for the transmission line loss. They just can accept more reflected
power.
Even with all this, the cables get very very hot. At higher powers we
use Hardline cables, or water cooled rods, but thats another story. I am
still talking at levels of 1 kW to 2 kW more common to our world of
radio.
The point of all this in real practicle terms, no decimal points or
integral calculus needed, is that power loss in cables with a mismatch
is very real, very difficult to deal with, and must be well understood
to really know what your power loss is. Jim, when you traded your coax
in for twinline a few months ago (yes I remember) you did a very
intelligent move. You understood that you had alot of loss in the
coaxial cable and you changed. By doing so you basically agreed with
Mr. Best, and also Mr. Maxwell. Although I do not represent myself as
speaking for them. They can do so for themselves.
I also made choices in my antenna systems, I am willing to live with
some loss, but try to minimize it where possible but also enjoy some of
the benifits of having coax in the system.
My intent here is not to embarrass anyone(especially myself), I enjoy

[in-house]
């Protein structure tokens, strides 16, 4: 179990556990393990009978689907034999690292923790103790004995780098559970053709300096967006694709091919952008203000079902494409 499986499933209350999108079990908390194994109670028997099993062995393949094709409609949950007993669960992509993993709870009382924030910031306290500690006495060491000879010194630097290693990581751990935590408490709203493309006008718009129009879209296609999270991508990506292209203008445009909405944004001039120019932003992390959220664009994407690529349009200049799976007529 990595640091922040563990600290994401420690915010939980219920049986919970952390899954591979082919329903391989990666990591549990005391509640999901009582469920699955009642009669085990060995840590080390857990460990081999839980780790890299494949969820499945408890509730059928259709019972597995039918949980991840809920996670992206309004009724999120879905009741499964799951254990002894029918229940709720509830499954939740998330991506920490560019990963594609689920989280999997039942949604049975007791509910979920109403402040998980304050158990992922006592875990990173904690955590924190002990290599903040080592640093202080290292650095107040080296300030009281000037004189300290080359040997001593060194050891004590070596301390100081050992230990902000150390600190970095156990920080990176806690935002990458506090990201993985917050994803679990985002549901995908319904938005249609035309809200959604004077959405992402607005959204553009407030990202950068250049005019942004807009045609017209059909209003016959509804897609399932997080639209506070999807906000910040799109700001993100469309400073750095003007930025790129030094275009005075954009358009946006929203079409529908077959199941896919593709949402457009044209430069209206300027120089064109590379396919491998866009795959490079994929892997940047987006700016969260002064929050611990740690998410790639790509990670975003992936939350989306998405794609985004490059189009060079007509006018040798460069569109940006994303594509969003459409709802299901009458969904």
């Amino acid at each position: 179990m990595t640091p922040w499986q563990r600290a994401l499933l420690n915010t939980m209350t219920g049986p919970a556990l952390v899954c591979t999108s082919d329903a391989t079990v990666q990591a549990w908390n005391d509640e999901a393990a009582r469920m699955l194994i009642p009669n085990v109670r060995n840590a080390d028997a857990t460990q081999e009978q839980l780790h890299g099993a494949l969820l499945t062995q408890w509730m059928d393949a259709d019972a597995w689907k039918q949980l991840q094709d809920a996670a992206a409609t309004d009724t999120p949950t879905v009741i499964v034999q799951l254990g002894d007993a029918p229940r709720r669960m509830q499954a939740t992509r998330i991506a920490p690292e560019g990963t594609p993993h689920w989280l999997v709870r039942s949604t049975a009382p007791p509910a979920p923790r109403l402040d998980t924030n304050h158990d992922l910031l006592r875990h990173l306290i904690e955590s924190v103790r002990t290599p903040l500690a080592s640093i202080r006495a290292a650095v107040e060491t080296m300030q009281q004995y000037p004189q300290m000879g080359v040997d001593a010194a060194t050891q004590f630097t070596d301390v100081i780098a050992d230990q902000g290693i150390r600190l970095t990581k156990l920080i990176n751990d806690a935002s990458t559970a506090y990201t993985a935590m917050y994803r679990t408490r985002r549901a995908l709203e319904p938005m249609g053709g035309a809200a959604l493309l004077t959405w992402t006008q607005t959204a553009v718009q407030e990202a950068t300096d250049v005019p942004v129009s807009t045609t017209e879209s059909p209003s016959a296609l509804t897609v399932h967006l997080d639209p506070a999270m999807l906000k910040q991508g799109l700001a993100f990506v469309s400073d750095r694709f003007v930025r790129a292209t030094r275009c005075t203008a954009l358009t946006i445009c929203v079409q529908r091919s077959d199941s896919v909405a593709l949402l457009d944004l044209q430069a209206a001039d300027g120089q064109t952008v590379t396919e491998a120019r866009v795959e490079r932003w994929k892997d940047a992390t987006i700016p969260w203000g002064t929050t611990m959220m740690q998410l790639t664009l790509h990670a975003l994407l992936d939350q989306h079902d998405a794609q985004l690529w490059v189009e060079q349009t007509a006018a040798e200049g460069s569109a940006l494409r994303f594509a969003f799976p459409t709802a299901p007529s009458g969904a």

both Jim's and Steve's input to this reflector, and I hope Jim and Steve
will continue to contribute as well as others. This subject is not well
understood. Even though I deal with it daily, I still learn from my
customers, and also am sometimes amazed at what some of my customers get
away with.
Did I ever tell you gus about the guys who were using 20 kW to excite a
Co2 lazer at 80 mHz........man did they ever burn up some cable. But
thats for a couple of beers later at Dayton this year.
73 and GN to all.
Jay, WX0Bannana
Jim Reid wrote:
>
> Aloha,
>
> Well, Dr. Steve Best, VE9SRB, of Cushcraft has tried again,
> and, in my view, erred again in his 16 page(!) article in the
> Winter, 1999 edition of CQ's Communications Quarterly. I
> feel justified in this, my reply, as he names me as one of the
> commenters about his work earlier on (see the last sentence
> of his text material, just before the 5 pages of tortuously
> complex math, including complex algebra calculus, but that
> is what Ph.d's do, isn't it.) I was not alone in trying to help
> Steve understand Walt Maxwell's work which he published
> nearly 25 years ago, particularly in the Dec. 1974 issue
> of QST.
>
> In his 16 page piece he attempts to prove that conjugately
> matching the antenna system at the shack end of the
> transmission line results in great signal losses.
>
> He uses a rather absurd mathematical and experimental
> antenna model; one with a feed point complex impedance
> of 6.2+j14.4 ohms, or an antenna which will present a